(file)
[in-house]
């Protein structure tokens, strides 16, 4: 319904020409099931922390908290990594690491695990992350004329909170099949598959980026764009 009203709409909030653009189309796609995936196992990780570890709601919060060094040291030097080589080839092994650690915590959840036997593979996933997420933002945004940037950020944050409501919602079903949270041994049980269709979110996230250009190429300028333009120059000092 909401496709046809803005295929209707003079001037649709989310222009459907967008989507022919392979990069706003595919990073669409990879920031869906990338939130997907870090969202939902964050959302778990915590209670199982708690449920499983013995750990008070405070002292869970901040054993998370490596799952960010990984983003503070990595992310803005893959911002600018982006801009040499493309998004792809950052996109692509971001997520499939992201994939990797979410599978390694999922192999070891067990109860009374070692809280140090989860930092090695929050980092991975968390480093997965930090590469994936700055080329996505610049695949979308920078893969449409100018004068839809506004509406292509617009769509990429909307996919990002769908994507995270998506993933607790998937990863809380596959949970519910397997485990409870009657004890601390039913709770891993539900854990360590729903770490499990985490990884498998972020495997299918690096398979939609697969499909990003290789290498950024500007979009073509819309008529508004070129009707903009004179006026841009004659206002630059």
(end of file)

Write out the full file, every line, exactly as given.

[in-house]
């Protein structure tokens, strides 16, 4: 319904020409099931922390908290990594690491695990992350004329909170099949598959980026764009 009203709409909030653009189309796609995936196992990780570890709601919060060094040291030097080589080839092994650690915590959840036997593979996933997420933002945004940037950020944050409501919602079903949270041994049980269709979110996230250009190429300028333009120059000092 909401496709046809803005295929209707003079001037649709989310222009459907967008989507022919392979990069706003595919990073669409990879920031869906990338939130997907870090969202939902964050959302778990915590209670199982708690449920499983013995750990008070405070002292869970901040054993998370490596799952960010990984983003503070990595992310803005893959911002600018982006801009040499493309998004792809950052996109692509971001997520499939992201994939990797979410599978390694999922192999070891067990109860009374070692809280140090989860930092090695929050980092991975968390480093997965930090590469994936700055080329996505610049695949979308920078893969449409100018004068839809506004509406292509617009769509990429909307996919990002769908994507995270998506993933607790998937990863809380596959949970519910397997485990409870009657004890601390039913709770891993539900854990360590729903770490499990985490990884498998972020495997299918690096398979939609697969499909990003290789290498950024500007979009073509819309008529508004070129009707903009004179006026841009004659206002630059």